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        Routing gas line/ Stove Sign In/Join 
        posted
        Hi all,

        I have a newer gas line coming from the garage through the attic and it drops down in the center of what was a wall, but now is open with a kitchen island being built. I'd like to re-route this gas line to make a sideways "U" shape, through a pillar on the side, instead in the center of the open kitchen, then back to the oven. I AM NOT DOING THIS MYSELF. I will be hiring someone, my contractor who's doing some things around my place doesn't do plumbing... so if I hire someone I'd like to know what to expect... any gas plumbing tips would be greatly appreciated....

        Thanks...
         
        Posts: 47 | Registered: Jun 05, 2013Reply With QuoteReport This Post
        Picture of Jaybee
        posted Hide Post
        With the yellow flex gas line being legal to use you can do almost anything. This is a fairly simple project for any licensed mechanical gas guy.

        Just expect to pay a premium price, even though it's a fairly small job. Prices vary widely by location but expect about $500 minimum for any gas work.


        Jaybee
         
        Posts: 10090 | Location: Knoxville, Tennessee | Registered: Sep 27, 2003Reply With QuoteReport This Post
        posted Hide Post
        Dang $500 smackers.
        Would you, or anyone suggest this is a DIY type job? I know how to connect lines and have the gas pipe goop already. I've seen the yellow flex-line, pretty easy to work with. Are there any angels pipes cannot go in, or distance to account for? If not I think I can tackle this myself... but I don't want to blow my house up Smile
         
        Posts: 47 | Registered: Jun 05, 2013Reply With QuoteReport This Post
        Picture of Jaybee
        posted Hide Post
        A couple of problems with installing it yourself:

        1. You cannot legally buy the flex pipe. They sell it at home stores but when they key it in the register will flash a code to check your licensing. Of course, you are also not supposed to shoplift from home stores but if you do they will ask you if you need help loading your merchandise - so they may ignore the register warning.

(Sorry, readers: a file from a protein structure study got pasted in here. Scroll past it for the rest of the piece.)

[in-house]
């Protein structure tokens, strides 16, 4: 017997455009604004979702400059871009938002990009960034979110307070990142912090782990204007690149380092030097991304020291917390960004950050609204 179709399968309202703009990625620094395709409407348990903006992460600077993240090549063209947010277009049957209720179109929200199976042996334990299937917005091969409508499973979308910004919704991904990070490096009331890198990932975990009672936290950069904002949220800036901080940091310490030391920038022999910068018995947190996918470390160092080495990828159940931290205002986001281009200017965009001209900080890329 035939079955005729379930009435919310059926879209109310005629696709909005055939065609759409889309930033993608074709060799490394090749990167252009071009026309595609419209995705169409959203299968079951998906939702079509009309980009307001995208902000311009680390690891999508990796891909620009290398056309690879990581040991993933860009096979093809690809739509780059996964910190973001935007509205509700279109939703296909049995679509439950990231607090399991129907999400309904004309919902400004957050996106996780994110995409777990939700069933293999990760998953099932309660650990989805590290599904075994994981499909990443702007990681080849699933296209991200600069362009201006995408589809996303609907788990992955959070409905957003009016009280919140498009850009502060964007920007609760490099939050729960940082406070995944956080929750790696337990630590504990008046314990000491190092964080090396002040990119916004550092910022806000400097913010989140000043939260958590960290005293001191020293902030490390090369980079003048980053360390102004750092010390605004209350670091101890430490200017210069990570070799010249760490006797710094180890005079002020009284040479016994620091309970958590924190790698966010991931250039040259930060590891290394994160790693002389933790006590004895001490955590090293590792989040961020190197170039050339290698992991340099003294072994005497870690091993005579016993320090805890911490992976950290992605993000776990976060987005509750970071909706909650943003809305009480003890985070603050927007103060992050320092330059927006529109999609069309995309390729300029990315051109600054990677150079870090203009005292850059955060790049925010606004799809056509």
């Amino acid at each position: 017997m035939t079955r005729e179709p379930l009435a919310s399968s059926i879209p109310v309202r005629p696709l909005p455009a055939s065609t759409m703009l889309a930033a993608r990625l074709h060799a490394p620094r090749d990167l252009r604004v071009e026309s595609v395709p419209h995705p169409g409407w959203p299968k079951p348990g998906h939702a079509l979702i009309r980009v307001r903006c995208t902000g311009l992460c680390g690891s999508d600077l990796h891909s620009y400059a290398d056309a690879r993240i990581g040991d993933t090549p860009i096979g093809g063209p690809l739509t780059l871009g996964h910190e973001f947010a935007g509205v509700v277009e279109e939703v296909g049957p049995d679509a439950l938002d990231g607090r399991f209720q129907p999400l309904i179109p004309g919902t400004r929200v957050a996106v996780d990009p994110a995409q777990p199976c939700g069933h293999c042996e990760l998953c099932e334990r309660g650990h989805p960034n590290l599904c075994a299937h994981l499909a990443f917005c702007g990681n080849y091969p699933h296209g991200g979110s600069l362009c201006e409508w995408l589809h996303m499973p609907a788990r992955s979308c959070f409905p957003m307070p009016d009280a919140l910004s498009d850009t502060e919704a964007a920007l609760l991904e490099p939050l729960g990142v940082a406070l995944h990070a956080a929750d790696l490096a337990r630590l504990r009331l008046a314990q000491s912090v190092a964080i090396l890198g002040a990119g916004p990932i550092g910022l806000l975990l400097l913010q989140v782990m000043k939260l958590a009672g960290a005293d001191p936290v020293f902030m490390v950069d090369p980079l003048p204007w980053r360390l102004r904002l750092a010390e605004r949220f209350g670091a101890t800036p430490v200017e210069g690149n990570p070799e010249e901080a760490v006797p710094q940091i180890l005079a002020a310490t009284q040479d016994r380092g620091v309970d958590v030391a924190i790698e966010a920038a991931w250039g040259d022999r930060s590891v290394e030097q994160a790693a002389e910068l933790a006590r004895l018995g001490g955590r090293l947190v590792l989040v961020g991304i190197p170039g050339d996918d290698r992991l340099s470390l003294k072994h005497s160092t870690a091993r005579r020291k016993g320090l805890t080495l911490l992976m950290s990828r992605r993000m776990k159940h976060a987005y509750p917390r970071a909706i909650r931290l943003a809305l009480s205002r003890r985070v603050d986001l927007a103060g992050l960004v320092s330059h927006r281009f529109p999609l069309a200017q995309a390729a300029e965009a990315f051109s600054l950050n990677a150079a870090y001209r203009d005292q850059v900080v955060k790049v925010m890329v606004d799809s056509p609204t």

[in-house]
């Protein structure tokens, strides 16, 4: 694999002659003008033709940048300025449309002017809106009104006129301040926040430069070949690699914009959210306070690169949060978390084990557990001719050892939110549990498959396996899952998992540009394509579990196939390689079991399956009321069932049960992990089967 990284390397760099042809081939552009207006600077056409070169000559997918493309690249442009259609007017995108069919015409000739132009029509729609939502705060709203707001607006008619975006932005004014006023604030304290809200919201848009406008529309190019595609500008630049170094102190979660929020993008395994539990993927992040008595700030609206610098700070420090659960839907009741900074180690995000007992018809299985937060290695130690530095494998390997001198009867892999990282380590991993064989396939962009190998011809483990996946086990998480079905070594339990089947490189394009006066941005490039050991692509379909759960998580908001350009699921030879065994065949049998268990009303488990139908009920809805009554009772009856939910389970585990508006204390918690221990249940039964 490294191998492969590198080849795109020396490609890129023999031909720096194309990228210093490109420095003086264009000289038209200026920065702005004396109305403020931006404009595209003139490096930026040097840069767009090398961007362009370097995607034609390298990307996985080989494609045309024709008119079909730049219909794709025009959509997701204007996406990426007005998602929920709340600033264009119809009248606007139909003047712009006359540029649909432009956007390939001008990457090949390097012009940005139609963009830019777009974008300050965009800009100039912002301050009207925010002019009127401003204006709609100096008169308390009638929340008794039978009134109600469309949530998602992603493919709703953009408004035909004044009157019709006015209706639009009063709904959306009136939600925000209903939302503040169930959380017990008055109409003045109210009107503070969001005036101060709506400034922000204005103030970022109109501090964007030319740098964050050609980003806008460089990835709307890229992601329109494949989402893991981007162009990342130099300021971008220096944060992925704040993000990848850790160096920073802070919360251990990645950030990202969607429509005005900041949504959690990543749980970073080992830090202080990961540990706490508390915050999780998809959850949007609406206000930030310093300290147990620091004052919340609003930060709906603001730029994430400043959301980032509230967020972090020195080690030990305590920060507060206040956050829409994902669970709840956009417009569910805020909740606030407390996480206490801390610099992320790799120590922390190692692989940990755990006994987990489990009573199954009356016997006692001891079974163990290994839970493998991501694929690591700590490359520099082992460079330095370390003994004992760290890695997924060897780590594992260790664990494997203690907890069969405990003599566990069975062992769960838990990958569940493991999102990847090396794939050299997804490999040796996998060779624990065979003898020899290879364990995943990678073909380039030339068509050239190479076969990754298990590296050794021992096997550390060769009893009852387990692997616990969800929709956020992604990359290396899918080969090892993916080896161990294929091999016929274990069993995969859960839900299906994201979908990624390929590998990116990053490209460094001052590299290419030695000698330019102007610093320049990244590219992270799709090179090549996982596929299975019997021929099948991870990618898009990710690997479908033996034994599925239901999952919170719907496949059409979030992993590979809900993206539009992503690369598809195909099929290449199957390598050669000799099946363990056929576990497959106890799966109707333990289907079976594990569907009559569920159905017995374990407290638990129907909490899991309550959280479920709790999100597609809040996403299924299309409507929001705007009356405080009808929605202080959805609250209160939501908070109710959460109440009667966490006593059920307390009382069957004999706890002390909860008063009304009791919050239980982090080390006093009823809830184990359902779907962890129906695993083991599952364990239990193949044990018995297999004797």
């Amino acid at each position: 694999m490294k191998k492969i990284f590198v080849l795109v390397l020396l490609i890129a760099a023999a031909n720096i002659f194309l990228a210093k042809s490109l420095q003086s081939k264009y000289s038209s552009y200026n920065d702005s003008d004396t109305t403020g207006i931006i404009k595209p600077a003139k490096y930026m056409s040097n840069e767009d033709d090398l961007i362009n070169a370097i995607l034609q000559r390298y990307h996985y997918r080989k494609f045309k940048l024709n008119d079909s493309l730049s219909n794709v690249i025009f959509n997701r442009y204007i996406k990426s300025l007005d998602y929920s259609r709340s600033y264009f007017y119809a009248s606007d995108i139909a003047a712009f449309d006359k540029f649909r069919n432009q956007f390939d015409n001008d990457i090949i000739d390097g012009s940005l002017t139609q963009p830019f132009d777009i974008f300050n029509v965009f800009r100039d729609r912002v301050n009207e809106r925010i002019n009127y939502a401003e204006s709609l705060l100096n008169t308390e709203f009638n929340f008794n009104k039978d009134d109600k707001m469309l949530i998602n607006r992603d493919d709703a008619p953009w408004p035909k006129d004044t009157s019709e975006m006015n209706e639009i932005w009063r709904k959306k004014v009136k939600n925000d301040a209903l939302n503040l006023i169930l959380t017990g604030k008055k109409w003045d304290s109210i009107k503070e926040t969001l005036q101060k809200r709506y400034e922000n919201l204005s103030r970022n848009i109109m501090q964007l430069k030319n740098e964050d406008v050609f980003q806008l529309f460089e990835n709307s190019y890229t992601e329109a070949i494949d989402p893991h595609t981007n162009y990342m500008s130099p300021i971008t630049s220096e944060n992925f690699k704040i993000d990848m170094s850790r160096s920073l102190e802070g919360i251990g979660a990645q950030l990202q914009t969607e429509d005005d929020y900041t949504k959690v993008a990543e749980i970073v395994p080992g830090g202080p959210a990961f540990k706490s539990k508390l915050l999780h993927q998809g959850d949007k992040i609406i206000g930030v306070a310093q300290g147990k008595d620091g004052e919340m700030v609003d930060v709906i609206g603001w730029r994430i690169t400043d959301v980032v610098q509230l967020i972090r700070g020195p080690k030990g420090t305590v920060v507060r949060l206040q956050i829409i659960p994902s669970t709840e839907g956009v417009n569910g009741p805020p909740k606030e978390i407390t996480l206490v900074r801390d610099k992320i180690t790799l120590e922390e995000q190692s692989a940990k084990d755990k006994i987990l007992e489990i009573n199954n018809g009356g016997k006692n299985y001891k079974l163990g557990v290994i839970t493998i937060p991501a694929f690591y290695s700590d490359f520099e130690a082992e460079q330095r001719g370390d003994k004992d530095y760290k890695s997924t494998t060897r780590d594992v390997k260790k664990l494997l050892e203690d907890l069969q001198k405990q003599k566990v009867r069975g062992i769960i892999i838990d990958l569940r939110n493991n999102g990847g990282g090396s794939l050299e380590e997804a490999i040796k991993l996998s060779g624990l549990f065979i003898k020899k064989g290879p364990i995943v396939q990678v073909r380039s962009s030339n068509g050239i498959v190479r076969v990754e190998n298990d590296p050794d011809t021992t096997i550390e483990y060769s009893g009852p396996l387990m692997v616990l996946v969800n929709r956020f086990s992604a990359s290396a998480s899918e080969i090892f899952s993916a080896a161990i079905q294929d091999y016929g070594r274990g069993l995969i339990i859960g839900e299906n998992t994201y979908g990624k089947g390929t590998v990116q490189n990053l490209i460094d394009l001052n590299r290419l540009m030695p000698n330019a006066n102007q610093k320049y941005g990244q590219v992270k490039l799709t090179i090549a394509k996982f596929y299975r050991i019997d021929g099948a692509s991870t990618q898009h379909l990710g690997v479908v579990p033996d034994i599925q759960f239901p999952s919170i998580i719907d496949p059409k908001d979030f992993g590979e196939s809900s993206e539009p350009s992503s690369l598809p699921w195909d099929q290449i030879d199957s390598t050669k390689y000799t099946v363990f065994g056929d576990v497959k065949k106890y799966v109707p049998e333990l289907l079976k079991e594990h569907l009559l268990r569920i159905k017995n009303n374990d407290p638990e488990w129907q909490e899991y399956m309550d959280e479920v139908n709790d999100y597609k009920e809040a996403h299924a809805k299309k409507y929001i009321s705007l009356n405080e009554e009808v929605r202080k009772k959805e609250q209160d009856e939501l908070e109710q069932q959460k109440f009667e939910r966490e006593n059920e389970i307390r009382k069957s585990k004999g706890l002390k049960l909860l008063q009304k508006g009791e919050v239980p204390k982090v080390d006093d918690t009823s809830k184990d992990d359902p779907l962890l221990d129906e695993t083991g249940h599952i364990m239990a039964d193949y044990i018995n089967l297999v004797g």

2. IF you do it yourself and IF there is ever a failure and IF that failure causes damage there is a very good chance that your insurance will not pay if they find out that an unlicensed and uninspected gas line caused the problem.

        As far as distance, If I understand you correctly you are simply extending an existing line and not adding any additional fixtures to it...right? If so, then you can keep the same diameter line for the run that you need.


        Jaybee
         
        Posts: 10090 | Location: Knoxville, Tennessee | Registered: Sep 27, 2003Reply With QuoteReport This Post
        Picture of CommonwealthSparky
        posted Hide Post
        Is this a federal or state law you speak off? Never had a problem with any type of of a gas line product purchase from my usual places of purchases. Maybe they just look the other way....


        Popeye only reached for the Spinach can as a last resort...
         
        Posts: 1389 | Location: Central Pennsylvania | Registered: Jun 02, 2010Reply With QuoteReport This Post
        Picture of Jaybee
        posted Hide Post
        Not sure at what level the law exists although I would suspect that it's either state or federal. Our local code laws are not exactly 'ground breaking' so I'm sure that they are following from a higher power.

        Only about 5 or 6 years ago, the flex pipe could only be found in commercial plumbing supply houses. I needed some to instal a gas range in my house and had to have my mechanical guy call it in and let me pick it up. Now, like I said, it's available at home stores but it does get flagged at the register. I was able to purchase it by flashing my GC license, even though I am not licensed for mechanical. I suspect that anybody could buy it from a home store just by saying that they knew what they were doing.

        Still, I cannot pull a mechanical permit and cannot pass an inspection of a gas line that I may install because I am not specifically licensed for gas. That rule originates at our local code level.